TWA 800: Breaking -- Air Traffic Controller Tells All

As I hoped would happen, American Thinker’s series on TWA Flight 800 has prompted individuals with first hand knowledge to come forward. “Mark Johnson” is one. An air traffic controller (ATC), he worked the night of July 17, 1996 -- the night TWA Flight 800 was destroyed -- at the New York Terminal Radar Approach Control (TRACON) located in Westbury, New York.

Johnson has provided me with his real name, and I have confirmed that he was in a position to know what he says he knows. He requested that I use an alias because he has children who depend on him. The federal government, he believes, “will seek revenge, retribution and/or any other remedy they feel like. I would be fearful my pension would be at risk.” I have heard this sentiment voiced by many people involved in this incident.

Although Johnson was not responsible for tracking TWA Flight 800, he spoke directly with the ATC who did. In fact, he asked him “plenty of questions to prepare myself for the ‘suits’ who were beginning to arrive.” Along with several other ATCs, he viewed the radar tape of the incident. According to Johnson, “A primary radar return (ASR-9) indicated vertical movement intersecting TWA 800.”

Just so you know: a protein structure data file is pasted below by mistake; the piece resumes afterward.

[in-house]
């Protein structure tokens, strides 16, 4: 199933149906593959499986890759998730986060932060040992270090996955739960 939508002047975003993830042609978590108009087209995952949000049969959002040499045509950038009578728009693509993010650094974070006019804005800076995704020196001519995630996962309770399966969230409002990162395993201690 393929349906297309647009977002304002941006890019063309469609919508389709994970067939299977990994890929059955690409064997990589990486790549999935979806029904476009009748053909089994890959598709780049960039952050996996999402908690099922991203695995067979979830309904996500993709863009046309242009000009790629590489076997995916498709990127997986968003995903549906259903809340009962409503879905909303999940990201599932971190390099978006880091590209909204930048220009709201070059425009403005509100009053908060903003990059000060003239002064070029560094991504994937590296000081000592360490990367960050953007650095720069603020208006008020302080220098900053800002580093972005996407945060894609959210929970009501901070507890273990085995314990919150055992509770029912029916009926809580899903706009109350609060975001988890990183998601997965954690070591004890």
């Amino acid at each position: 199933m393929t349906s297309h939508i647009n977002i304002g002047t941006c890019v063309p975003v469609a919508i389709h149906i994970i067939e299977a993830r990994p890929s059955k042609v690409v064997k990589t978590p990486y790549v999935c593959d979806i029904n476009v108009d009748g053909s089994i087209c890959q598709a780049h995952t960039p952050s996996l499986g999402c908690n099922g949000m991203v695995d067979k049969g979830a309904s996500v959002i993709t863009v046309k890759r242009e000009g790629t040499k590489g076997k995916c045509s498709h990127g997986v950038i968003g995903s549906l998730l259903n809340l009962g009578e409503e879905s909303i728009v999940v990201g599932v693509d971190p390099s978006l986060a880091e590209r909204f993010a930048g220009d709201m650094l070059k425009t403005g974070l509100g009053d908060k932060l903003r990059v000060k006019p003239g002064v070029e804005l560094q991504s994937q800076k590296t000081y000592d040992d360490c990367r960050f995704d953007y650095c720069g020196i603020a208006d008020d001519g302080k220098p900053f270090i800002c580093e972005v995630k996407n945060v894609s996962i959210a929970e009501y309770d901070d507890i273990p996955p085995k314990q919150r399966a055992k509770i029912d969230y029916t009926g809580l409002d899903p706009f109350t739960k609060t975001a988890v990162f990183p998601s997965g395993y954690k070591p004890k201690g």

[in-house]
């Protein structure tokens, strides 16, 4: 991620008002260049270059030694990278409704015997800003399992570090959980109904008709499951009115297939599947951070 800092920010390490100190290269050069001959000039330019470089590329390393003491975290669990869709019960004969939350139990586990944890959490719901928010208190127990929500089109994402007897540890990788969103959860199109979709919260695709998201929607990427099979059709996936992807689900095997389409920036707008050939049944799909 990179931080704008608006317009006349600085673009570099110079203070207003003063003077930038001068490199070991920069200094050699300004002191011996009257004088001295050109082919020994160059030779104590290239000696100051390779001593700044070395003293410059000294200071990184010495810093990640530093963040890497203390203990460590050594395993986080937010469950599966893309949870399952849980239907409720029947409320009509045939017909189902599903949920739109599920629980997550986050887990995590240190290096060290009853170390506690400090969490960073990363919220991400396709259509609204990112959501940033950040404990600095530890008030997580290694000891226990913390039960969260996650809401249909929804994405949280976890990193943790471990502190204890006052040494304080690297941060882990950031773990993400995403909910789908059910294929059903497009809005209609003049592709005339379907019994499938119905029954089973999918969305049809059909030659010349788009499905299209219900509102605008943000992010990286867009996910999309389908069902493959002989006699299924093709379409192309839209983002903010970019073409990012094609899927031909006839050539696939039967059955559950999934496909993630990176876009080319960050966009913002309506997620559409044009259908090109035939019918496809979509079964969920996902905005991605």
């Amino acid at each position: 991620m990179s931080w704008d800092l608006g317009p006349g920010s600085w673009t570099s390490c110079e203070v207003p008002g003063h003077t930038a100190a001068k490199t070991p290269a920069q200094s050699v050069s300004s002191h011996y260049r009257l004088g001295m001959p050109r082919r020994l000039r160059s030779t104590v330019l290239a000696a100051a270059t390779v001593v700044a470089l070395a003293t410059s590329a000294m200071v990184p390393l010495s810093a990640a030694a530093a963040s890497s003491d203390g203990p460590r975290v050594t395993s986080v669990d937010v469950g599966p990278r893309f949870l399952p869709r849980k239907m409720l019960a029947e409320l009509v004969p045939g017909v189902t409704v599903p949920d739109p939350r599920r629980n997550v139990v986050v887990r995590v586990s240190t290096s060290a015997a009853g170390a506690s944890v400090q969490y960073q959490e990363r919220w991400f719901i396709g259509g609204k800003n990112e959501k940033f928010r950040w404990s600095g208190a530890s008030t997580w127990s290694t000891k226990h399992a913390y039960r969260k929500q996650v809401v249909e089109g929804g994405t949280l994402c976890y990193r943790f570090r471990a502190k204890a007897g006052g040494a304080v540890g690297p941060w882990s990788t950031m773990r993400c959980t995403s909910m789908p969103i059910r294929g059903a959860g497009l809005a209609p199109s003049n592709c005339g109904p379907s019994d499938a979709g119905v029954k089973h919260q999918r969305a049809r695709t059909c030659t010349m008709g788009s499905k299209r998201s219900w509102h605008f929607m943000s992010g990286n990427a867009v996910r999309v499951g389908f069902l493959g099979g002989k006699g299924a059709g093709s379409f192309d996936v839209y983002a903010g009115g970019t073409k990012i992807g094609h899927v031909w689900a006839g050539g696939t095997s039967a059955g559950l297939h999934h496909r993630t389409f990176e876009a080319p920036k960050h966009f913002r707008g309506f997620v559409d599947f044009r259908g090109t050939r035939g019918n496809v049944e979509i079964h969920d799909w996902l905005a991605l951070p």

An advanced radar system, the Northrop Grumman ASR-9 is able to detect a “target” in severe clutter even when the target has no transponder. The absence of a transponder is what distinguishes a “primary radar return” from a “secondary” one. In others words, the radar picked up a small, unidentified, ascending object intersecting TWA 800 in the second before the 747 “disappeared from radar.”